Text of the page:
WASHINGTON — The Democratic Party of Arkansas wants U.S. Rep. Tom Cotton, R-Dardanelle, to refund taxpayer dollars it claims were used to pay for purported town hall meetings that Democrats contend were nothing more than campaign events.
Democrats complained Thursday about stops Cotton, the likely challenger to Democratic U.S. Sen. Mark Pryor’s re-election bid in 2014, made last week in El Dorado and last month in Hot Springs. They claimed that a Cotton campaign blog post confirmed the events were campaign-related and not official business.
“Congressman Cotton should refund the taxpayers for the costs of his ‘town hall.’ They weren’t town halls at all. They were scripted press conferences for the benefit of his campaign for Senate and done on the taxpayers’ dime,” said DPA spokesman Patrick Burgwinkle.
Cotton campaign spokesman David Ray said the Democrats wrongly interpreted his blog post, and that the town hall meetings were part of Cotton’s official business as a member of Congress.
“The campaign was in south Arkansas last week. Specifically, there was a fundraising breakfast in Magnolia hosted by Beth Anne Rankin. The same day, the congressional office held a town hall meeting in El Dorado,” Ray said.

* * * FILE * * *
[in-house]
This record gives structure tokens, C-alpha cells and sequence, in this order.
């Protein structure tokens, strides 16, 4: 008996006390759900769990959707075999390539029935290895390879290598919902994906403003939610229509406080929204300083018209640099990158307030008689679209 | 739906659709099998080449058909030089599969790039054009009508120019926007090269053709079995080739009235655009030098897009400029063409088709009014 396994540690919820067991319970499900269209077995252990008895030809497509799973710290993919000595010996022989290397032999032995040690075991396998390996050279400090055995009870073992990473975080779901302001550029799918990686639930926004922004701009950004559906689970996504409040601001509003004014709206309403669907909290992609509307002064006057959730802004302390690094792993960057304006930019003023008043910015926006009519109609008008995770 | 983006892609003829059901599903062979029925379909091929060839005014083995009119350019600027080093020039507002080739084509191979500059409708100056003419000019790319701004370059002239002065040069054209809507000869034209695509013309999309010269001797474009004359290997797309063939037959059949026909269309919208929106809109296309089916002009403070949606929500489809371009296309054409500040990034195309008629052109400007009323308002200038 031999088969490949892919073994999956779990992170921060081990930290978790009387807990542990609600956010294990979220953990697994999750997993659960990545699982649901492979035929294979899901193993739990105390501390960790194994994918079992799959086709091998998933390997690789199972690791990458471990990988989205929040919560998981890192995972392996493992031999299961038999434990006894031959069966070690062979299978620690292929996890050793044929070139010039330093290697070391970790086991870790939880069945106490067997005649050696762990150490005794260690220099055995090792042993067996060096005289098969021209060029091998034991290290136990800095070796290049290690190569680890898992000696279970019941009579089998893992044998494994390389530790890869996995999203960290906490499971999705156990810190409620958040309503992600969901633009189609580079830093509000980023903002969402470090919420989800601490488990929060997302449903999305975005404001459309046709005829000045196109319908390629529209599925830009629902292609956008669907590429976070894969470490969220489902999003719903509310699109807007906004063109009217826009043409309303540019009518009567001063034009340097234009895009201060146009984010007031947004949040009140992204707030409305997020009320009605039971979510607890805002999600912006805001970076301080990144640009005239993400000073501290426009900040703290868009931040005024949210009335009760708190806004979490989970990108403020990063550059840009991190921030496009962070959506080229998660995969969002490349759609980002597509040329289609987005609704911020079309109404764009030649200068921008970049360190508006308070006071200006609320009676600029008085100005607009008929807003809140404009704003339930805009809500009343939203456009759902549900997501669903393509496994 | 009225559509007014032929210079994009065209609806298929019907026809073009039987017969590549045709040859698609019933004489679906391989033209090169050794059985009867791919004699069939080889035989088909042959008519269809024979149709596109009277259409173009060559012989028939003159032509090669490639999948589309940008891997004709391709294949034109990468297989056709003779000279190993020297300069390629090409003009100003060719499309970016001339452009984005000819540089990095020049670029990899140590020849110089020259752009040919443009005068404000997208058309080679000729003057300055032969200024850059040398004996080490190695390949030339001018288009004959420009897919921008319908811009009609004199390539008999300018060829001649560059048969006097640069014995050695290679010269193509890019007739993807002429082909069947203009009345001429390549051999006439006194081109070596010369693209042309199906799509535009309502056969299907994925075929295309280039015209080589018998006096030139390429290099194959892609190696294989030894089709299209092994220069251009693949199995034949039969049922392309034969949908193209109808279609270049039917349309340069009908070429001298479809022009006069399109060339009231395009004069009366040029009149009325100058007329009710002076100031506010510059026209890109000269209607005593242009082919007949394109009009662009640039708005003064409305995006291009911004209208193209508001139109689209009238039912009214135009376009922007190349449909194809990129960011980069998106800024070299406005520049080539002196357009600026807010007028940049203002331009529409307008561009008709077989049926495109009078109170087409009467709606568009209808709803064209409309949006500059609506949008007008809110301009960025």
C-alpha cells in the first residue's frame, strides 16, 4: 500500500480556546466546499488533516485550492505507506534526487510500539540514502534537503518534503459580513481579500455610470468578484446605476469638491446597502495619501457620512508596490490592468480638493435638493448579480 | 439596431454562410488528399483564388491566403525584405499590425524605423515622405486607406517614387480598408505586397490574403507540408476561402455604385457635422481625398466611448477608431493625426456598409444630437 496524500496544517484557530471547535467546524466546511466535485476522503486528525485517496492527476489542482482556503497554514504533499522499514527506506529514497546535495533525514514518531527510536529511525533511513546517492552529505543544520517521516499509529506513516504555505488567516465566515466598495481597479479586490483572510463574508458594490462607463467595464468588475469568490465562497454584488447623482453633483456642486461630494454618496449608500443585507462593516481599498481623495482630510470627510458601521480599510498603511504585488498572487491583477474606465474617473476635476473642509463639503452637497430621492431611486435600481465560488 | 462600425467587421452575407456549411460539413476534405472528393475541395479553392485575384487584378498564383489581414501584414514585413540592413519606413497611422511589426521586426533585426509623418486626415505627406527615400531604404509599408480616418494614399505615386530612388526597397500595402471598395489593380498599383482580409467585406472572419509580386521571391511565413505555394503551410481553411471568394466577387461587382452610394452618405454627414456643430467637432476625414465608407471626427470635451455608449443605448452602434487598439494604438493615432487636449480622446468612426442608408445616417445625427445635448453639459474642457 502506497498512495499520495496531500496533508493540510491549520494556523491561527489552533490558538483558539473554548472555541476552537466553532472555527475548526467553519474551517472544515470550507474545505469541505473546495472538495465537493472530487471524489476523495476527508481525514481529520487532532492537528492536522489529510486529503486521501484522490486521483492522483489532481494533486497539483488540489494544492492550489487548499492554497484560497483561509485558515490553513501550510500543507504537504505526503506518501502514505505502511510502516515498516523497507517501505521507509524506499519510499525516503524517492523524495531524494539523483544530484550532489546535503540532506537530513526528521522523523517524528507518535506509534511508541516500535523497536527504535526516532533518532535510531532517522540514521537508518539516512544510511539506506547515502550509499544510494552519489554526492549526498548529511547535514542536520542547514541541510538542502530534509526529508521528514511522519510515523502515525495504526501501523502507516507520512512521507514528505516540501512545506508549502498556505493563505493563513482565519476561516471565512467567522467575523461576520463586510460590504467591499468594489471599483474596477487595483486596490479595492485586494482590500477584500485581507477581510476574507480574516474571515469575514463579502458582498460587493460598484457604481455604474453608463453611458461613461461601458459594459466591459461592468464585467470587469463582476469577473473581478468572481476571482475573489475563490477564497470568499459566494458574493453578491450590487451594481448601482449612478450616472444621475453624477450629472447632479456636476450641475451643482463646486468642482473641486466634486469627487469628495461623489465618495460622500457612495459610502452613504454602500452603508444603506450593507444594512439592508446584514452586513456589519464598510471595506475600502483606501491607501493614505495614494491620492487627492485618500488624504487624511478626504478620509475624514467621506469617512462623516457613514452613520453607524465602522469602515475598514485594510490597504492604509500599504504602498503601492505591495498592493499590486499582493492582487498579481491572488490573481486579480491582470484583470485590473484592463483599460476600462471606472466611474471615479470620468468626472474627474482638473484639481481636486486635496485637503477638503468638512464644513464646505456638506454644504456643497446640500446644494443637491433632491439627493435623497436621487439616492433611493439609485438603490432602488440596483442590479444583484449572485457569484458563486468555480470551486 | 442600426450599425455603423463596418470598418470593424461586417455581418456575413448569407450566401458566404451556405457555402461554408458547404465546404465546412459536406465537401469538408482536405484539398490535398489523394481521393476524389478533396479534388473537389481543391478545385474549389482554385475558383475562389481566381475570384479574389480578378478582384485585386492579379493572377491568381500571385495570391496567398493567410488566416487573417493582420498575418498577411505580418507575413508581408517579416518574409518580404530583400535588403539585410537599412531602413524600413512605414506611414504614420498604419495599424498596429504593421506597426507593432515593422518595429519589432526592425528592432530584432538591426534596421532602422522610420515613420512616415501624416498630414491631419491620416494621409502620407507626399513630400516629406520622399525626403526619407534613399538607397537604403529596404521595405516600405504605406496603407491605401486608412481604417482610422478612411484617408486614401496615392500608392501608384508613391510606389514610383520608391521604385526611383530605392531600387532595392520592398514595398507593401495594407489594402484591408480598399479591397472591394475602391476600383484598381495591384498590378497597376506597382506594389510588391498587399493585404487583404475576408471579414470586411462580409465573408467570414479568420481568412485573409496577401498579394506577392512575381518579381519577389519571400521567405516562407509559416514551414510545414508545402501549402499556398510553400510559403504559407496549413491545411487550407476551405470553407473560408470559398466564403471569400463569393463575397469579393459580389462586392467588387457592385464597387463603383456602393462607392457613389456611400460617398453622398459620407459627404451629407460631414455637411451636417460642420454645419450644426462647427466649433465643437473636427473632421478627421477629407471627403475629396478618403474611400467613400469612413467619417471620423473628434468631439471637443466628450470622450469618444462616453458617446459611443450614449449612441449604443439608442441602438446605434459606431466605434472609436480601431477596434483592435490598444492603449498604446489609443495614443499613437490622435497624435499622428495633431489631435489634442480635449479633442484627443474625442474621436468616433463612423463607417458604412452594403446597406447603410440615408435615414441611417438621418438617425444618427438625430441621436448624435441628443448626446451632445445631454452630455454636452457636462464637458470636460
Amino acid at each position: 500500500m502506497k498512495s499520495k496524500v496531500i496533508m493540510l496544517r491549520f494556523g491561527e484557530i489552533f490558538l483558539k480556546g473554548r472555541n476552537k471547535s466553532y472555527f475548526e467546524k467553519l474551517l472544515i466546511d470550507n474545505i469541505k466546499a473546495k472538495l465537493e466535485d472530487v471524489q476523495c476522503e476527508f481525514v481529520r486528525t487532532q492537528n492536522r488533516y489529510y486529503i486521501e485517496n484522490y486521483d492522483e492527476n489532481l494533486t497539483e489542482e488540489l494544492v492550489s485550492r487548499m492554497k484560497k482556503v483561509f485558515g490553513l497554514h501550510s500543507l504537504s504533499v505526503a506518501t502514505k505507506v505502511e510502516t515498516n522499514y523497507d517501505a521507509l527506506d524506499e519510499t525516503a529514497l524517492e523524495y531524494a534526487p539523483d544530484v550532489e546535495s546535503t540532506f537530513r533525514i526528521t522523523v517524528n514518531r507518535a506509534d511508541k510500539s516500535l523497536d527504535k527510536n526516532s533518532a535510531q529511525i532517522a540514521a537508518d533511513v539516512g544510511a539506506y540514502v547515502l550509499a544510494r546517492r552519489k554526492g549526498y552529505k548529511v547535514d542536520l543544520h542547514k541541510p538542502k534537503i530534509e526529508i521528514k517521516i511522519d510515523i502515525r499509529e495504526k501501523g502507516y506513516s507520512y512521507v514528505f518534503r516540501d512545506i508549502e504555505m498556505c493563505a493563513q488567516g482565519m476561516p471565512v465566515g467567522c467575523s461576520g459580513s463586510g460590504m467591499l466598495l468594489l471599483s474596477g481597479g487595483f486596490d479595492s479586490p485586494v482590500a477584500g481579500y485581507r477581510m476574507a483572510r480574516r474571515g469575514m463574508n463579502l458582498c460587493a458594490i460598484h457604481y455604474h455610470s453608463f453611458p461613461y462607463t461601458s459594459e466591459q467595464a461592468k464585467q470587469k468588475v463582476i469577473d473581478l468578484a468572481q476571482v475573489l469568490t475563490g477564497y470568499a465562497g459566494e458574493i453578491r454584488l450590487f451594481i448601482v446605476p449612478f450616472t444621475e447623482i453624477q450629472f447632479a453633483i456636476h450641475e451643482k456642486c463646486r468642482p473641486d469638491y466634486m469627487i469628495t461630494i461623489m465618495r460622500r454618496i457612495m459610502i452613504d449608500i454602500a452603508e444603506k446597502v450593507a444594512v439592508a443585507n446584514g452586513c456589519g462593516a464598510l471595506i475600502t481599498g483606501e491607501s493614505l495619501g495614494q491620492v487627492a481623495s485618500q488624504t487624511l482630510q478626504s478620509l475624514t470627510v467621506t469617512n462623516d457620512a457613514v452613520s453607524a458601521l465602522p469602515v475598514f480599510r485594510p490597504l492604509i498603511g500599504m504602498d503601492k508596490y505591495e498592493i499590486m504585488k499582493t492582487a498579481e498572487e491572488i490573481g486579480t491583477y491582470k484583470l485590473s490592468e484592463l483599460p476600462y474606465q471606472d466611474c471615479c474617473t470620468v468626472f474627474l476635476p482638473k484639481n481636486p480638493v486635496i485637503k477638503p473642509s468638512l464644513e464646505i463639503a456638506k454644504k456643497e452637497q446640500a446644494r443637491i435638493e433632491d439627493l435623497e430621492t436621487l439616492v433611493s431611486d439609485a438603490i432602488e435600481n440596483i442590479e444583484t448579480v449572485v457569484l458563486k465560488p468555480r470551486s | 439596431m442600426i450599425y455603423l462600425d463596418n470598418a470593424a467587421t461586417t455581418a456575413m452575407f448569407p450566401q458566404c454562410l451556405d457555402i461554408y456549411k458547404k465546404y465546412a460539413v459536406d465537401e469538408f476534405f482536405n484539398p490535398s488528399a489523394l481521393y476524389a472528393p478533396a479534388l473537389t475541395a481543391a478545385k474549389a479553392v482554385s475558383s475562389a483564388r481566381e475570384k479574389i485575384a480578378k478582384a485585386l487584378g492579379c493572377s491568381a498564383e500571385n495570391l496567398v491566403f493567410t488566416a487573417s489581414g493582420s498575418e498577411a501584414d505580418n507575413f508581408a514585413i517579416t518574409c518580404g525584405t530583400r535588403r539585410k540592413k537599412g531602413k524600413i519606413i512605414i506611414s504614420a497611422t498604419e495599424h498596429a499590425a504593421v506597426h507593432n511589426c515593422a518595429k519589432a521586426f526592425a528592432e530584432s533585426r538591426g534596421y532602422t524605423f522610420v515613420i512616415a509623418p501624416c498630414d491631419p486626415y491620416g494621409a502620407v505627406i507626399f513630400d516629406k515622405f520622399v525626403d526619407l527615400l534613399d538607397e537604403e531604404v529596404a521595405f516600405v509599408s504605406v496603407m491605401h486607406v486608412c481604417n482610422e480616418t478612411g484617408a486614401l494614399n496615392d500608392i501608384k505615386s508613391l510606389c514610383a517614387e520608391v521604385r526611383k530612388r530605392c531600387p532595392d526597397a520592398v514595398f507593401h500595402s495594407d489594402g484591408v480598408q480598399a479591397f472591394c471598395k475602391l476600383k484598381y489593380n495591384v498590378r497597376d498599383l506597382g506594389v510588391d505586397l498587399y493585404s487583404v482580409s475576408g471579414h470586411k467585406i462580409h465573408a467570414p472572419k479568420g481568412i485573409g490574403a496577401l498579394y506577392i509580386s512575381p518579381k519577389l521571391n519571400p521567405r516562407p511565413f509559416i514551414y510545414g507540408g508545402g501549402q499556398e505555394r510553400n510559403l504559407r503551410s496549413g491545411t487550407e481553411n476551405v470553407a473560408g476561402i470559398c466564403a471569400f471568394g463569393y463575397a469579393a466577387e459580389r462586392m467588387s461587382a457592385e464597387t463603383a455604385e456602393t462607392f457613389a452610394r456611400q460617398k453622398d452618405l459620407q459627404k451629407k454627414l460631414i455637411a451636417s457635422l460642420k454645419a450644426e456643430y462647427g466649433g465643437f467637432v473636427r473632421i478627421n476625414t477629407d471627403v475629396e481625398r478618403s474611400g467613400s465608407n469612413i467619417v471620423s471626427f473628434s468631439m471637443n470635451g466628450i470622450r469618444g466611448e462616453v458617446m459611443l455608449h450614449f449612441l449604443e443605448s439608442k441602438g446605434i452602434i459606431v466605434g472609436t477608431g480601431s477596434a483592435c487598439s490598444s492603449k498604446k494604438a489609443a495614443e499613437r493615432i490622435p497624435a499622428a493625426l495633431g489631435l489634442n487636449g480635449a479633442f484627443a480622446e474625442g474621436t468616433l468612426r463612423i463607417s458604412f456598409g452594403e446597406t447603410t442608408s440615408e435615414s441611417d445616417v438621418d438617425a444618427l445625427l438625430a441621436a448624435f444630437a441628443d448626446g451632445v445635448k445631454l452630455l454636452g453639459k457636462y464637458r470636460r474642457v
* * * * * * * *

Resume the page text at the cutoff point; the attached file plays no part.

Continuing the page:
The blog post in question reads: “In case you missed it, Tom took his campaign for US Senate to south Arkansas last week. While he was there, he met with constituents in El Dorado about the damaging effects of Obamacare, including the current insurance cancellation crisis and the spike that most Arkansans are seeing in their insurance premiums.”
The blog then points to a link to an article in the El Dorado News-Times that covered the town hall meeting.
Ray said that there is nothing unethical about “posting media stories to a campaign website, and that’s all that happened here.”
Burgwinkle said the town hall issue was just another example of Cotton “placing his ambition for higher office ahead of his official duties.”
Arkansas Democrats had raised concerns last month after Cotton refused to allow a Democratic Party staffer entrance to the town hall meeting in Hot Springs. They complained the staffer should have been allowed to videotape the event held at a hotel because it was paid for with public funds.
Cotton’s congressional staff said that it only allows media it has credentialed to record its town hall events.
Arkansas Democrats also complained that the events were not actual town hall meetings since no members of the audience were allowed to ask questions directly.